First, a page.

Winning at Internet Auctions
How to Shop at Government Surplus Auctions
September 23, 2014 by Jake Butler
For savvy shoppers looking to land great deals and save their hard-earned money, the internet offers a number of unique avenues to discounts, bargains, and relief from retail prices.
Government surplus auctions are one such avenue. If you have a growing business and need supplies, or if you're just looking for creative ways to shop, finding a relevant government auction could help. In this post, the first in our series of tips for winning at internet auctions, we'll give you a comprehensive look at government surplus auctions and how they can help you save money.
How Government Auctions Work
Any time a government agency has extra equipment they no longer need, or property they’ve seized or foreclosed, those items are either transferred to another agency or sold to the public at auction. You can find all sorts of great values if you remain persistent – from used cars marked down thousands of dollars off their Blue Book value to brand new computers for extremely low prices.
Government auctions work much the same way as other consumer sites like eBay – once you’ve found the item you want, simply register on the website and place your bid. If you win, you have a certain amount of time to pay for your purchase and arrange for either pickup or delivery.
The catch is there’s no universal website for these kinds of auctions. Each agency has its own website. For example, the General Services Administration (GSA) auction site is separate from that of the IRS. You may have to scour a number of sites to find what you’re looking for.
Where To Start
In order to find the best deals, you need to make sure you’re looking at the right websites. A good place to start is this list on USA.gov, which also includes official gift shops for various entities as well as auction sites. You can find all sorts of stuff from Air Force Advantage, the Presidential Library, NASA, U.S. Mint, and many others.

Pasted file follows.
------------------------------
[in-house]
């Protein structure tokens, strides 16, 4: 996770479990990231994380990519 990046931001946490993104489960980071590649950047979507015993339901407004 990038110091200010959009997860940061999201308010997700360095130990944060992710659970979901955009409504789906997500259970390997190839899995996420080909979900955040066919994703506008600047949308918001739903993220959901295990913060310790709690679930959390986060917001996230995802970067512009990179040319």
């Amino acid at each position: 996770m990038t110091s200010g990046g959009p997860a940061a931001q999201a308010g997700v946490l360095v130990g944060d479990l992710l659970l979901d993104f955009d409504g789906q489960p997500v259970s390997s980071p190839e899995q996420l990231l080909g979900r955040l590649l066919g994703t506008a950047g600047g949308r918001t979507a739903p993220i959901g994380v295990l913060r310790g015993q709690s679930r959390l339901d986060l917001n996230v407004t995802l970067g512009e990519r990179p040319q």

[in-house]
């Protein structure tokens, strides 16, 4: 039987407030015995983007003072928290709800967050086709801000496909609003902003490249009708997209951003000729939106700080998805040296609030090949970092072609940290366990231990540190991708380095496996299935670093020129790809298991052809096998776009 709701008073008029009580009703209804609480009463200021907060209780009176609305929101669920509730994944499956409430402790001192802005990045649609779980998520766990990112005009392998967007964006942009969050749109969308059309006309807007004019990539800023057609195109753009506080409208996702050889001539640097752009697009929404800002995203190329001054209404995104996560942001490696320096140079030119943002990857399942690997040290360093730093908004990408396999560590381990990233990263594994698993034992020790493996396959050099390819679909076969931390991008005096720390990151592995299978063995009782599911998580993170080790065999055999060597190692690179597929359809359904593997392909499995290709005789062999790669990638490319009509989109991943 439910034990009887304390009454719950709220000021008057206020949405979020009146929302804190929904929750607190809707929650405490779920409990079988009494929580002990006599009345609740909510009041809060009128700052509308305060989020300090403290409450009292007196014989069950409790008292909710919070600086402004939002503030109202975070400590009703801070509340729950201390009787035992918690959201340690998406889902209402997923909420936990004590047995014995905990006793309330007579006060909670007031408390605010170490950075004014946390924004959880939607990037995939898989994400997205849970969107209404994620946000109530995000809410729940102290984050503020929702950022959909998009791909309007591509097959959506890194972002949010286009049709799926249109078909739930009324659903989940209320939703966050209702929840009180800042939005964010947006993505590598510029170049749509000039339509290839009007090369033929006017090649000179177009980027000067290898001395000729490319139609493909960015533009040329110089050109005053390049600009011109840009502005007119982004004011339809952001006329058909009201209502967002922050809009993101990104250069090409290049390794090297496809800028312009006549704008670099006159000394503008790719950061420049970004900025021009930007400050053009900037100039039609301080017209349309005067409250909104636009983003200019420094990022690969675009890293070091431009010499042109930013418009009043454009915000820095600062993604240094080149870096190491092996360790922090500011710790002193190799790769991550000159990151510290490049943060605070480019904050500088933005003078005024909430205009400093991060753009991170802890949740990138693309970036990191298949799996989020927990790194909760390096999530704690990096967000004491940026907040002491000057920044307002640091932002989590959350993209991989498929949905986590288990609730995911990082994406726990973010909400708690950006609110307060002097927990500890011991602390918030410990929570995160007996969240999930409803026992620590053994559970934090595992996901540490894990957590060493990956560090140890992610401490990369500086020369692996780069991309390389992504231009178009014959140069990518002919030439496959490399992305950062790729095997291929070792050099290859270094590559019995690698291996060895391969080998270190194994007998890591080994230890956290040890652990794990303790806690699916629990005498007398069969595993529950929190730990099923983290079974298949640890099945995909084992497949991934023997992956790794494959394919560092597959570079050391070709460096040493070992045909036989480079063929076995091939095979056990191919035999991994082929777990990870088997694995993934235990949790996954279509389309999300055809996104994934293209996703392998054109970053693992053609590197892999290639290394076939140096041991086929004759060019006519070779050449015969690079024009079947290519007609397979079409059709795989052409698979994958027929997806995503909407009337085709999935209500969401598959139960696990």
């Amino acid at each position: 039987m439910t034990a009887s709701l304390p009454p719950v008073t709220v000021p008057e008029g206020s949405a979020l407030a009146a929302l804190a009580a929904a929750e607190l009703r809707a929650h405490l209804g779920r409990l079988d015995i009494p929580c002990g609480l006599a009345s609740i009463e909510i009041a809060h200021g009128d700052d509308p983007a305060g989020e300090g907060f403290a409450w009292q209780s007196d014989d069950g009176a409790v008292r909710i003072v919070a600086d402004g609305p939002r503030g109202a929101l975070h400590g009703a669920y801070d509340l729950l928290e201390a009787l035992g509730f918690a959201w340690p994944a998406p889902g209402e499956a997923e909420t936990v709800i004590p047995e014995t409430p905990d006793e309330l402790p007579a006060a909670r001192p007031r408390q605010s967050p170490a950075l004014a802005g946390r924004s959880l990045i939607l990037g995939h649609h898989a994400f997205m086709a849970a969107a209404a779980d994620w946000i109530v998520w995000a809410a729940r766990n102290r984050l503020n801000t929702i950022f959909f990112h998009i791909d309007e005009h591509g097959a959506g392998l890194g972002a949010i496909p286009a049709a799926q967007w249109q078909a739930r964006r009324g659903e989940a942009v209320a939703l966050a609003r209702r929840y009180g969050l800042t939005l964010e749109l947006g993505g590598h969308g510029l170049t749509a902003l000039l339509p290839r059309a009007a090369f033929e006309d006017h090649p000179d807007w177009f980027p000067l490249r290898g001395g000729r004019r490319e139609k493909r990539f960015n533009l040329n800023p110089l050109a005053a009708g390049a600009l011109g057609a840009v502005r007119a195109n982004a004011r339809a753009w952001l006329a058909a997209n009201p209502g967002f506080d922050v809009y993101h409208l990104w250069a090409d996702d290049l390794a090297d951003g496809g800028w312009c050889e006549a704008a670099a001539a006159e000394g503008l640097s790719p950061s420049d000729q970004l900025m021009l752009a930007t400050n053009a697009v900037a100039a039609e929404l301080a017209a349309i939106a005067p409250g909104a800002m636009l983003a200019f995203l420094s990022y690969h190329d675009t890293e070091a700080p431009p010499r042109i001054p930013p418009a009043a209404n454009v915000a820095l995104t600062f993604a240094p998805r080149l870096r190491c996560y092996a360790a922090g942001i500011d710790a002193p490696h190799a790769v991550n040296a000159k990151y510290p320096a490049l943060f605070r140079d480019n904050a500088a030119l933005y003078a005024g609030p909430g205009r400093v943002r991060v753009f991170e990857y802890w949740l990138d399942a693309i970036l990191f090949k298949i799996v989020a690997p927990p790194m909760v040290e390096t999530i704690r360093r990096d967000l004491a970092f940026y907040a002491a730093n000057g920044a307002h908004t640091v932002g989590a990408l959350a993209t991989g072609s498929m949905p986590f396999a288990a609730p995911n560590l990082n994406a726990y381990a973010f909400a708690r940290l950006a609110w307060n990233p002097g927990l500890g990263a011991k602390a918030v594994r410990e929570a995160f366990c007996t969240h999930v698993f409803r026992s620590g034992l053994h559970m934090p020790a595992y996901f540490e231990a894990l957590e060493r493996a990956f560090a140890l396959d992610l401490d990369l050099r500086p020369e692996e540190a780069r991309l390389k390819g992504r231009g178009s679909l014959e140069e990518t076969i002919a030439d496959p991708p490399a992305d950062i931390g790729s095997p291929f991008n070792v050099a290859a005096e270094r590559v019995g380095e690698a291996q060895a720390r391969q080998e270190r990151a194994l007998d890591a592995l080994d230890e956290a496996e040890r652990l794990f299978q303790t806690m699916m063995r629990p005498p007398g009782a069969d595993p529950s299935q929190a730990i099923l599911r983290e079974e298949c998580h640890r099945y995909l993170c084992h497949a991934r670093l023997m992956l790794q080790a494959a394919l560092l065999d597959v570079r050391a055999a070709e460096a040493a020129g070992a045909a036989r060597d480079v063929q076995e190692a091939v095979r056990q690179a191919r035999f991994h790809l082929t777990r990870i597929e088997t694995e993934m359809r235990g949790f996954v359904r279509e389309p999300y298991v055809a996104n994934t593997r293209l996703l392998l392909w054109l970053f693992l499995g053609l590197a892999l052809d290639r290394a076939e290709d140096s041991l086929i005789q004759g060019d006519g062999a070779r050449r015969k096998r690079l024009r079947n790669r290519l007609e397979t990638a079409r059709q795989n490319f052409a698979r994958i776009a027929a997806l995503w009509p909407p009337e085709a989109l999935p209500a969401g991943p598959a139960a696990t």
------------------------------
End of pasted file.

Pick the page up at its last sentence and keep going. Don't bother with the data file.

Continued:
- GovSales.gov works as a catalog that links out to other individual auction sites. You’ll have to register at each website separately if you find something you want to bid on. The categories make shopping simple and easy.
- GSAauctions.gov, much like GovSales, has a very broad range of categories. The one caveat with this site is that they don’t provide shipping services. You have to be mindful of the location of the sales office on each individual listing. If you can’t be there in person, it is possible to have someone else to pick up the item and ship it to you, but that may not be ideal for everyone.
- GovernmentLiquidation.com doesn’t have the most glamorous inventory, but it might be a viable option if you’re looking for industrial equipment, mechanical parts for aircrafts or boats, or anything of that nature. They’ve also got a lot of gear and accessories that service members may be interested in.
- Bid4Assets is another online auction market where a number of federal, state, and local agencies come together to sell forfeited, seized, or tax-defaulted property. Many items listed have no reserve prices so you can bid as low as you want.
- This list of local surplus sites might also be worth looking into. Your state may not make surplus sales available to the public, but it’s still worth checking out. Just find your state and follow the link.
Now that you have a list of resources, all that’s left to do is see what’s out there! Have you scored big at a government auction in the past? Share your secrets to success in the comment section below.